Get more sleep time tonight! - How to install Monit on CentOS 7

Monit is a utility for managing and monitoring processes on a Unix-based system. It provisions automatic maintenance and repair tasks in errors situations, such as:

  1. start a process if it does not run,
  2. restart a process if it does not respond and,
  3. stop a process if it uses too much resources.

In this tutorial, we will be installing and configuring Monit on an Alibaba Cloud Elastic Compute Service (ECS) instance with CentOS 7.


  1. You must have Alibaba Cloud Elastic Compute Service (ECS) activated and verified your valid payment method. If you are a new user, you can get a free account in your Alibaba Cloud account.

  2. Your ECS instance OS should be CentOS 7. Monit supports different Linux distros, but this guide will use CentOS 7.

  3. Processes that Monit will be monitoring, should already be configured. For example, your LEMP or LAMP stack should already be active and configured.

Installing Monit

Monit is not available in the default CentOS 7 repositories. Therefore, before installing Monit, you need to install the EPEL repository, using the following command:

yum -y install epel-release

Then, import the EPEL GPG-key, using the following command:

rpm --import /etc/pki/rpm-gpg/RPM-GPG-KEY*

It is also important to ensure that the system is up to date, and that the EPEL package list is loaded prior installation of Monit. The following command takes care of this:

yum -y update

You may now install Monit:

yum -y install monit

Finally, create the system startup links. With the enable command, you tell the system to start the Monit service on system boot.

systemctl enable monit

And to start the service use:

systemctl start monit

To confirm the service is running, you may use the following command:

systemctl status monit

You should get active (running) status.

Configuring Monit

Now, it is necessary to provide Monit with the services to be monitored, and the required actions on different events. There are many options and rules of actions available with Monit. However, my recommendation is to keep it as simple as possible.

Use nano to edit the configuration file.

nano /etc/monit.d/monitrc

This is how the configuration file looks like in my system.

Monit logs to syslog or to its own log file. This is enabled on the first line:

set logfile syslog facility log_daemon

In case you want to access the log file:

nano /var/log/monit.log.

Then, we start Monit in the background (that is, run as a daemon), that will check services every 30 seconds. Optionally you may delay the first check. In this example, the first check is after 4 minutes of service start.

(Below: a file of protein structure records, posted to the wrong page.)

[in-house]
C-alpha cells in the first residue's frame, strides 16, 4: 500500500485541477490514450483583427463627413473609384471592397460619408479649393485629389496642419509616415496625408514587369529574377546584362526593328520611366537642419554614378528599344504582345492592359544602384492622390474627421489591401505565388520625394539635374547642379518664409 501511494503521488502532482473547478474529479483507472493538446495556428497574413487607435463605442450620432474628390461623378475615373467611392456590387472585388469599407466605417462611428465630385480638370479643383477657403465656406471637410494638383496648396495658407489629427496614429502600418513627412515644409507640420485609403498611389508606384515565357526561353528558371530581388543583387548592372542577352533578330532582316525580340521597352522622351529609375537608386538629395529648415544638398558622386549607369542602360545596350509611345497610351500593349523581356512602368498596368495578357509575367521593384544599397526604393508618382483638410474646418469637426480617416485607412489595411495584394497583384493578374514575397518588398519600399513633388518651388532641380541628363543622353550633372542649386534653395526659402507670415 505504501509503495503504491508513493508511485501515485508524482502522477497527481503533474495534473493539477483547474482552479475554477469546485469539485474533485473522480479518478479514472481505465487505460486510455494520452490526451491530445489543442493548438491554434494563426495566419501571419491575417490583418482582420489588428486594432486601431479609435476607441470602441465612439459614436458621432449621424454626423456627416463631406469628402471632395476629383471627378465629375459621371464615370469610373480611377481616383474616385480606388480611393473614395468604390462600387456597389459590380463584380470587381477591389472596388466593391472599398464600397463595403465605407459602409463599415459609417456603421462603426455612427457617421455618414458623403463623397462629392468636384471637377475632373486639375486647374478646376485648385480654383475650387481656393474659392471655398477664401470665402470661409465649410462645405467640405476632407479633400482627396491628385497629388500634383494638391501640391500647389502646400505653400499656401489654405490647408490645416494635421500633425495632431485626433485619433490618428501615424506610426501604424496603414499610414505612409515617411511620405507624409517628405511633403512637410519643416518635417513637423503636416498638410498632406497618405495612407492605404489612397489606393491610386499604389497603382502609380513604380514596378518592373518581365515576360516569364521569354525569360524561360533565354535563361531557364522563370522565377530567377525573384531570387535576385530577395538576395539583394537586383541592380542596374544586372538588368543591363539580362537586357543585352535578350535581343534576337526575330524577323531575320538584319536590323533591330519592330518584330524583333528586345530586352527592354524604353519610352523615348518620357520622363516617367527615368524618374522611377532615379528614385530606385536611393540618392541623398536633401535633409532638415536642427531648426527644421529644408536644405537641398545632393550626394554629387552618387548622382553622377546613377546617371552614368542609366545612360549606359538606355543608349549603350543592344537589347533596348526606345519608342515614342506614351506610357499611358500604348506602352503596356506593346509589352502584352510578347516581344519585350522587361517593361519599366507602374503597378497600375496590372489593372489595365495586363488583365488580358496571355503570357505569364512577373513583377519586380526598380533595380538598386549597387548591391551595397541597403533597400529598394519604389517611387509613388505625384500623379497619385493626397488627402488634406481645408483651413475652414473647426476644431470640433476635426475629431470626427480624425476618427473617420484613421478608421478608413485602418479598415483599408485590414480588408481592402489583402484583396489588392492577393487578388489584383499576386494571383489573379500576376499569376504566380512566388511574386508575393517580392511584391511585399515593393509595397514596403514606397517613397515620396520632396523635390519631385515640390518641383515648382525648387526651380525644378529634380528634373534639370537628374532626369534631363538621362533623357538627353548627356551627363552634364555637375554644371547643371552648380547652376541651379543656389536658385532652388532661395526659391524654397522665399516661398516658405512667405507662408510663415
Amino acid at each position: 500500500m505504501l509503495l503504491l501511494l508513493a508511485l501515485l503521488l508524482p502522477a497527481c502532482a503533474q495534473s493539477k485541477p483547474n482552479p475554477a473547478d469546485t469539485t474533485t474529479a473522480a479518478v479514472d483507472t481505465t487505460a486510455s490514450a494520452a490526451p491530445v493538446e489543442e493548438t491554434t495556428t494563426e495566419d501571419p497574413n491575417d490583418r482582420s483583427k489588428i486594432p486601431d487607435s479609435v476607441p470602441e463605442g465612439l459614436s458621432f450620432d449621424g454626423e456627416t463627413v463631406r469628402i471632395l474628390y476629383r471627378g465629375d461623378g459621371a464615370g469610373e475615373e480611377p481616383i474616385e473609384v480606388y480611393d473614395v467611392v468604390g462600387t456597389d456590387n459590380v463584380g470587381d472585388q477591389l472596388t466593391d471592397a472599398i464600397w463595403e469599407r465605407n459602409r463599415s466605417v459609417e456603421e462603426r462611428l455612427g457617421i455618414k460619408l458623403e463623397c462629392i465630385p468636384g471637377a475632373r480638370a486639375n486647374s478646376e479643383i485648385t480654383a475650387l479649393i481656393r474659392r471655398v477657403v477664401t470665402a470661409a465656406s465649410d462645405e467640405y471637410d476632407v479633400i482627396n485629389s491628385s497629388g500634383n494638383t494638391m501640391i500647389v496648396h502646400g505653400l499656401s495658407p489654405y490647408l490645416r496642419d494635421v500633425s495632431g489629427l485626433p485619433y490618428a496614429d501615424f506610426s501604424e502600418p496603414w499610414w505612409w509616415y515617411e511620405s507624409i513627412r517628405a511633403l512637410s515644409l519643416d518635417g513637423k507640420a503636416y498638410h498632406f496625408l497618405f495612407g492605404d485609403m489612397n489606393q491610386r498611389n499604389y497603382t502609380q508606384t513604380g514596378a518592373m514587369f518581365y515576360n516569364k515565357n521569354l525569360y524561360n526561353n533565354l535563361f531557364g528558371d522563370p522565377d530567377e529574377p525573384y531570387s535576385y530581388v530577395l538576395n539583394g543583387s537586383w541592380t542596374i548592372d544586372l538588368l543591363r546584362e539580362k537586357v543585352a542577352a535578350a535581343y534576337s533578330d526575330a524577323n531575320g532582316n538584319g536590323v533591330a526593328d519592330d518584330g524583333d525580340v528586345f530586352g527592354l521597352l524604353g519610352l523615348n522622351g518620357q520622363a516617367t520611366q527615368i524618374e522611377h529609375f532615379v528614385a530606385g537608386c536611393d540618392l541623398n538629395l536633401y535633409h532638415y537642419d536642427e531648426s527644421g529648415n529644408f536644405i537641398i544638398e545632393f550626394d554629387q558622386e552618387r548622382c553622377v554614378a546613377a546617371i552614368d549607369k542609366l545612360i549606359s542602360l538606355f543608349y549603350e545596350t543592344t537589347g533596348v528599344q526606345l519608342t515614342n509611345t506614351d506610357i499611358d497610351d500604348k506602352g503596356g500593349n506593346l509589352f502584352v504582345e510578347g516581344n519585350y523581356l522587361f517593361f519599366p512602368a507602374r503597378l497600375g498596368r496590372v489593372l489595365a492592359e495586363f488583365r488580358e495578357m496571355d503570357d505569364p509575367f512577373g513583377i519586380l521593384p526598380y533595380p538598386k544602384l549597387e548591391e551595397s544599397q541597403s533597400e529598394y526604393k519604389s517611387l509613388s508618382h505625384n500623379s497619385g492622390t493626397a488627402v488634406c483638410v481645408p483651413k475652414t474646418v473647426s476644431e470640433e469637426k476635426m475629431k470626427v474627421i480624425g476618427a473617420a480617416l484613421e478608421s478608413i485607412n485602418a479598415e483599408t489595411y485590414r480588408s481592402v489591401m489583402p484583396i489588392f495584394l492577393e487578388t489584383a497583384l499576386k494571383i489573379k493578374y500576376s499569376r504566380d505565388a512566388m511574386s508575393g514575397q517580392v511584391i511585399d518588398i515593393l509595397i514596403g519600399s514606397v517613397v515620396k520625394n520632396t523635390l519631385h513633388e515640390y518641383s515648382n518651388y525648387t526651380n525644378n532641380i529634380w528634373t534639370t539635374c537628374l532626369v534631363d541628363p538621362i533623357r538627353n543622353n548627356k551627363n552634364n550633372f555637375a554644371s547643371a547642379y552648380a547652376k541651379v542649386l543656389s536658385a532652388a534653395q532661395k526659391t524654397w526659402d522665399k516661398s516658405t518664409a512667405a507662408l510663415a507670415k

set daemon 30
with start delay 240

You may also configure the system send email alerts (note that the underscore (_) below should be dots (.) but the system is taking these as links which are not allowed :zipper_mouth_face:)

set mailserver mail_yourserver_com
set mail-format { from: admin@yourserver_com }
set alert admin@yourserver_com

Finally, you add the services you need to monitor. Most blocks are similar.

Let’s begin with the web server. In this case, we are using Nginx.

check process nginx with pidfile /var/run/
start program = "/usr/bin/systemctl start nginx"
stop program = "/usr/bin/systemctl stop nginx"
if failed port 80 protocol http then restart
if failed port 443 protocol https then restart

In the first line, the process (ngnix in this case) and its pid location are identified. This is followed by the process start and stop commands.

Then, optionally, you may also indicate ports to be monitored. In this case, ports 80 and 443 are monitored, and the service will be restarted if any of these failed.

Let’s look at the MariaDB process monitoring. It is very similar to the Nginx block. However, two new options are included for this service:

  • timeout of service (last line of block)
  • block group (second line of block)

check process mysql with pidfile /var/run/mariadb/
group database
start program = "/usr/bin/systemctl start mariadb"
stop program = "/usr/bin/systemctl stop mariadb"
if failed host port 3306 then restart
if 5 restarts within 5 cycles then timeout

With the timeout option, you tell the system that if the service restarts x amount of times within a time range, to timeout the service. This, of course, will send an email alert. This is to prevent using system resources on a service that is likely to continue to fail, and thus require further administration.

Service entries in the control file, can be grouped together by the group statement. With this statement it is possible to group similar service entries together and manage them as a unit. Monit provides functions to start, stop, restart, monitor and unmonitor a group of services.

In this case, an administrator may be able to execute a single command to all services associated with the database group:

monit -g <groupname> <command like: start, stop, or restart>

Finally, note that a service can be added to multiple groups by using more than one group statement.

Once you have all the services you required, you may save and close the file (CNTR+X and Enter).

Then, check for syntax errors on the config file, with the following command:

monit -t

If no syntax errors, reload the service, so changes take effect:

monit reload

You may now check the status of the monitored services with the following command:

monit status

Congratulations! You have successfully installed Monit on your server, and key services are being monitored using Monit on your Alibaba Cloud Elastic Compute Service (ECS) CentOS 7 server.

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